Speakers:

Vincent DeLuca - Vincent is Associate Professor in the Neurocognition of Bilingualism and co-director of the Psycholinguistics of Language Representation (PoLaR) lab in the AcqVa Aurora Centre at UiT-The Arctic University of Norway. His research is focused on how different aspects of bilingual language experience variably impact brain structure, function, and several cognitive processes. His work focuses on how these neural and cognitive adaptations dynamically shift over time and with changes to patterns of language use.

Toms Voits - Toms is a Postdoctoral Researcher at UiT the Arctic University of Norway. He is affiliated with the Psycholinguistics of Language Representation (PoLaR) lab and the AcqVA Aurora Center in the Department of Language and Culture at UiT. His work is primarily focused on investigating the effects of bilingualism on neurocognition, with a particular interest in examining bilingualism as a contributing factor to cognitive and brain reserves in the later years of life.

 

Jason Rothman - Jason is Professor of Linguistics at UiT the Arctic University of Norway and Senior Researcher in Cognitive Science at Universidad Nebrija (Spain). He is deputy director of the AcqVA Aurora Center at UiT, where he co-leads the center’s theme/concentration on the Neurocognition of Bilingualism. Professor Rothman also co-directs the center’s Psycholinguistics of Language Representation (PoLaR) lab. A linguist by training, he has worked extensively on language acquisition, linguistic processing and language-associated links to domain general neurocognition across the lifespan of varioustypes of bi-/multilingual populations. He is founding editor of the journal Linguistic Approaches to Bilingualism and serves as executive editor of the book series Studies in Bilingualism.

Title: Neurocognitve effects of bilingual experience

Abstract: Much research over the past two decades shows that bilingualism affects brain structure, function, and potentially domain-general cognition (see e.g., Bialystok 2017; Pliatsikas 2019). The specificity of these effects, however, has become the subject of significant debate in recent years, in large part due to variability of findings across studies (see Leivada et al. 2020 for review). In this talk, we will introduce our research programs within the Psycholinguistics of Language Representation (PoLaR) lab that addresses the juxtaposition of data and argumentation. Our work is guided by the principle that although bilingual effects are existent, they are conditional. In other words, bilingualism per se is not a sufficient condition for relevant effects on neurocognition. We will review our work that is generally designed to test the hypothesis that specific experience-based factors (EBFs) variably affect neural activity and plasticity in brain regions and pathways implicated in language- and executive control across the lifespan. We present results from a series of MRI studies showing a specificity of neural adaptations to different EBFs (DeLuca, Rothman, and Pliatsikas 2019; DeLuca et al. 20192020) in younger adults. We will also present data from older adults, showing similar EBF effects in healthy cognitive ageing (Tms Voits, Robson, and Pliatsikas, n.d.) and with mild cognitive impairment (Toms Voits et al., n.d.). EBFs related to duration of bilingual language use correlate to neurocognitive adaptations suggesting increased efficiency in language control, whereas those related to extent of additional language use correlate with adaptations suggesting increased control demands. Considered together, these data suggest that the brain strives to be maximally effective and efficient in language processing and control, which in turn affects domain-general cognitive processes proportionally to degree of engagement with bilingual experiences. The work in older populations leads to the conclusion that degree of engagement with bilingualism is a catalyst for cognitive/brain reserve and thus has some real-world benefits in aging.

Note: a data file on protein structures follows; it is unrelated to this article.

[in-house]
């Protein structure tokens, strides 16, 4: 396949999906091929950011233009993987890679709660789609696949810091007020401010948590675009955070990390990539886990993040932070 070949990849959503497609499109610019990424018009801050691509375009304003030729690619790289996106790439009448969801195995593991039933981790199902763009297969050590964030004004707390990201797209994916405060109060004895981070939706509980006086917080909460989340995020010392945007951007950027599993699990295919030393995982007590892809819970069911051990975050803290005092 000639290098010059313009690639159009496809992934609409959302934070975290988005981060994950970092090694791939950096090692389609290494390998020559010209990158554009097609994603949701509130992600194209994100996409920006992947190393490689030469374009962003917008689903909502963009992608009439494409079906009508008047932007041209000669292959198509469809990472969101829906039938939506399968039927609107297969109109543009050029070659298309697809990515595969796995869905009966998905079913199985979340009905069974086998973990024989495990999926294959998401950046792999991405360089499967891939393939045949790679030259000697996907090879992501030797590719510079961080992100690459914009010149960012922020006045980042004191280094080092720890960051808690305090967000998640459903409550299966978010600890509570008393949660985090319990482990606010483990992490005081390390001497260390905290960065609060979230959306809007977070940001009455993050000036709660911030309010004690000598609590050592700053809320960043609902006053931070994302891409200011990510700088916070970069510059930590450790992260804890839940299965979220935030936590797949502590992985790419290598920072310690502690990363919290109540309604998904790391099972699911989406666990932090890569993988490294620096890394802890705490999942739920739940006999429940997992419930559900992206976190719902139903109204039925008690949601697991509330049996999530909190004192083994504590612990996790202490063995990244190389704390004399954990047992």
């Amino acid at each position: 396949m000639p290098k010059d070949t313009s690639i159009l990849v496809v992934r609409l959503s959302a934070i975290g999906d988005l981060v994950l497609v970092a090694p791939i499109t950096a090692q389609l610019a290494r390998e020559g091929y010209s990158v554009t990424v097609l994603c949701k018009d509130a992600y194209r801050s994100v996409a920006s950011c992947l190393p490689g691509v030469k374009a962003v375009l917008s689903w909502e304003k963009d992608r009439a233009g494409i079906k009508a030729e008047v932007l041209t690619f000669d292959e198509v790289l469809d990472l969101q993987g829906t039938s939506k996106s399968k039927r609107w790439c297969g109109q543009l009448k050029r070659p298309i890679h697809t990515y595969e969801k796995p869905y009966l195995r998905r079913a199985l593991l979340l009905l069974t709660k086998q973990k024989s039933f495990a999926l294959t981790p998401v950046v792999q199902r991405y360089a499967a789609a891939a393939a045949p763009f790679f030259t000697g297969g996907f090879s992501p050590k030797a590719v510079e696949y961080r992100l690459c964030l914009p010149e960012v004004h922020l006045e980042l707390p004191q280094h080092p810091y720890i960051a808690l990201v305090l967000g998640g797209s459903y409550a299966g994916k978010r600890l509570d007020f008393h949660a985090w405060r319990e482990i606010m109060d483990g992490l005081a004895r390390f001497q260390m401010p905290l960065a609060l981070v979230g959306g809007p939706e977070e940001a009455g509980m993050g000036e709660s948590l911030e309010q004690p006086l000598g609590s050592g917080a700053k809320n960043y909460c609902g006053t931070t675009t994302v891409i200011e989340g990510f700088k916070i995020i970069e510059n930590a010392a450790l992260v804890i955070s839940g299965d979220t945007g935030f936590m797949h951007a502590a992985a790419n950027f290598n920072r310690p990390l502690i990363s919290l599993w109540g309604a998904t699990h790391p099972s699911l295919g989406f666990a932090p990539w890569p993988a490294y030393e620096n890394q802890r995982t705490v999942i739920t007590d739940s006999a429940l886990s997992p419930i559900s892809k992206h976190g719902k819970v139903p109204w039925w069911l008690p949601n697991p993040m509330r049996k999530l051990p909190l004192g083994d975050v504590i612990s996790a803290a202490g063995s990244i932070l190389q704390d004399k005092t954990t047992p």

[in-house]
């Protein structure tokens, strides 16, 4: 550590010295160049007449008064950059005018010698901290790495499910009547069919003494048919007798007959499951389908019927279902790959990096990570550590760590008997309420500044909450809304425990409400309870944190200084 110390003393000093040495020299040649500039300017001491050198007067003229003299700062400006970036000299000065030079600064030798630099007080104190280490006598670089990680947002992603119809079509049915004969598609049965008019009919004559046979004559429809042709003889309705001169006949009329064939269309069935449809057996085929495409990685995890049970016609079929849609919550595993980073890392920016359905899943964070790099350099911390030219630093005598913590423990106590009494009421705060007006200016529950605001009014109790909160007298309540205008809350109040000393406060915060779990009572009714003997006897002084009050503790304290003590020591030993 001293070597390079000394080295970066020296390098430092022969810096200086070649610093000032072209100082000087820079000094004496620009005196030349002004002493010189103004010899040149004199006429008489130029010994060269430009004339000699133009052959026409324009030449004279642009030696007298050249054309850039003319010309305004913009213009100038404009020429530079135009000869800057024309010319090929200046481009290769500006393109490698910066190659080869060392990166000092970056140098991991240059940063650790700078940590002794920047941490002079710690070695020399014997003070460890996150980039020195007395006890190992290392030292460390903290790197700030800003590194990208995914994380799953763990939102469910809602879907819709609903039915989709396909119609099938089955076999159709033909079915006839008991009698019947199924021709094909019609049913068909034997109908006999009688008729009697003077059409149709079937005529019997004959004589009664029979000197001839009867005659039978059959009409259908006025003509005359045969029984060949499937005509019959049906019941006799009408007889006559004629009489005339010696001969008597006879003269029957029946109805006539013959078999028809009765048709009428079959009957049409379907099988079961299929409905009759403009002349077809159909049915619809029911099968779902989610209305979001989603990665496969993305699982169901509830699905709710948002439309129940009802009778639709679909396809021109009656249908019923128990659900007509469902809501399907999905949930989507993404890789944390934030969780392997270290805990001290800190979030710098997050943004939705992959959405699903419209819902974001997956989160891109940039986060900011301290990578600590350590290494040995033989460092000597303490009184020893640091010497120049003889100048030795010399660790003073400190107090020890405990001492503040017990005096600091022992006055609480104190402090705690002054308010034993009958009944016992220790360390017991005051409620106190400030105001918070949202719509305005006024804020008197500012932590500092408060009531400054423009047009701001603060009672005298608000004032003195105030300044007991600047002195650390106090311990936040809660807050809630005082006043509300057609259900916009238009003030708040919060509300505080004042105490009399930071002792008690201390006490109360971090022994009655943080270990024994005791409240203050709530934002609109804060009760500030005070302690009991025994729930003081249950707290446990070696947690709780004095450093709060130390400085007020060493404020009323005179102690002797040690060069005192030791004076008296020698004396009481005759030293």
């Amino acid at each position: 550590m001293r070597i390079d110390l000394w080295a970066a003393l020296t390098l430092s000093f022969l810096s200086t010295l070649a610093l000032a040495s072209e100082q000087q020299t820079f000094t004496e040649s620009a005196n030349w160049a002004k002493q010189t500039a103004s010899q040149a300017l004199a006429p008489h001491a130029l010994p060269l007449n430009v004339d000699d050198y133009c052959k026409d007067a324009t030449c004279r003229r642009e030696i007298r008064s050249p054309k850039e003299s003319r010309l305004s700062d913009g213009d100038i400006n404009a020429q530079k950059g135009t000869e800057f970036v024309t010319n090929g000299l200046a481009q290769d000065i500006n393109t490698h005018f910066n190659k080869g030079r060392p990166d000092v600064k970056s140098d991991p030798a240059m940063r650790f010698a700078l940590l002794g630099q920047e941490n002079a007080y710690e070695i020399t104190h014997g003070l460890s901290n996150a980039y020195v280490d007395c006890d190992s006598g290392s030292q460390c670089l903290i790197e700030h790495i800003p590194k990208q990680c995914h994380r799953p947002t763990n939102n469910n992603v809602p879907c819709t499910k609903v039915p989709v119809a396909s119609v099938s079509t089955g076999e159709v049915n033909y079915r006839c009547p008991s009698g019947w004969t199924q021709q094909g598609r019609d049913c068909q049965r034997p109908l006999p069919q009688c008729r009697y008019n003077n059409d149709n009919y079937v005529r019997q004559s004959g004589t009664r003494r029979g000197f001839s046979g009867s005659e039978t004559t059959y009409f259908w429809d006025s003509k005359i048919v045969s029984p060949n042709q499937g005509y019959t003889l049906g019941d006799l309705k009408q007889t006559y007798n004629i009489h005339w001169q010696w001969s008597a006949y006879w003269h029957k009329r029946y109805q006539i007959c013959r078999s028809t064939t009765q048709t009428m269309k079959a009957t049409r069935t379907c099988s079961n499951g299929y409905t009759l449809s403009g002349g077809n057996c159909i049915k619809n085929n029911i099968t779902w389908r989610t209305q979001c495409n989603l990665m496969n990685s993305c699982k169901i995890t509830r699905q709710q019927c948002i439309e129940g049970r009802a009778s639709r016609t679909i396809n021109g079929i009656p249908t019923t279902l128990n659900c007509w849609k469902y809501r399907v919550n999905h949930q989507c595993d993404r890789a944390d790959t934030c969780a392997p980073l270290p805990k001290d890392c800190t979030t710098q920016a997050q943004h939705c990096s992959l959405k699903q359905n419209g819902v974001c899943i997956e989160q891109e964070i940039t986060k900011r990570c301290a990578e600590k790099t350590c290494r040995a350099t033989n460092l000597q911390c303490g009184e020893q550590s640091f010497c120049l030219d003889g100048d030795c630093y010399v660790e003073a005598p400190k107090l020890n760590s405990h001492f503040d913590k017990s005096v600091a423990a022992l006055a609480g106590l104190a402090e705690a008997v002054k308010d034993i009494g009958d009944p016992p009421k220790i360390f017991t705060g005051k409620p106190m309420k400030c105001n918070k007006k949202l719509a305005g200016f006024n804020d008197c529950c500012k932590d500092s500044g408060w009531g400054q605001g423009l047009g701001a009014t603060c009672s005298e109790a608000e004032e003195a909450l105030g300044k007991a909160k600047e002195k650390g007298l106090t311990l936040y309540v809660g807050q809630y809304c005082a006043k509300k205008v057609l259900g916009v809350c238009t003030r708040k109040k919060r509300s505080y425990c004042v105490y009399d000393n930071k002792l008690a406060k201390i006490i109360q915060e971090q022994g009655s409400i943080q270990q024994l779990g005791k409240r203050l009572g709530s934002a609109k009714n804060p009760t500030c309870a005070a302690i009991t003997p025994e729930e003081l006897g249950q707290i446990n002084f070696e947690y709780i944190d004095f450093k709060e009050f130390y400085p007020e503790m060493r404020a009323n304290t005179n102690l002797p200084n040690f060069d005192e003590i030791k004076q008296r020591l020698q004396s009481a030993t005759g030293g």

About The Language Technology and Data Analysis Laboratory (LADAL) Webinars 2021

The Language Technology and Data Analysis Laboratory (LADAL) is school-based support infrastructure for computational humanities research established and maintained by the UQ School of Languages and Cultures. The LADAL is part of the ARDC Australian Text Analytics Platform (ATAP) which represents a nation-wide attempt to foster computational skills in HASS. It collaborates with and shares expertise with several Australian and international centres, institutions, researchers, and experts.

The LADAL consists of a specialist computing lab for language-based computational and experimental work (the Computational and Experimental Workshop) and an online virtual lab (the LADAL website). The LADAL website offers self-guided study materials and hands-on tutorials on topics relating to digital tools, computational methods for data extraction and processing, data visualization, statistical analyses of language data, and provides links to further resources and short descriptions of digital tools relevant for digital HASS research. In addition, the LADAL offers face-to-face consultations and specialized workshops. SLC researchers are encouraged to contact LADAL staff for advice and guidance on matters relating to digital research tools, data visualization, various statistical procedures, and text analytics.  As such, the LADAL offers pathways to new research possibilities in HASS with a focus on computational quantitative text analytics.

 

Venue

Zoom link https://uqz.zoom.us/j/6388735320
Room: 
Online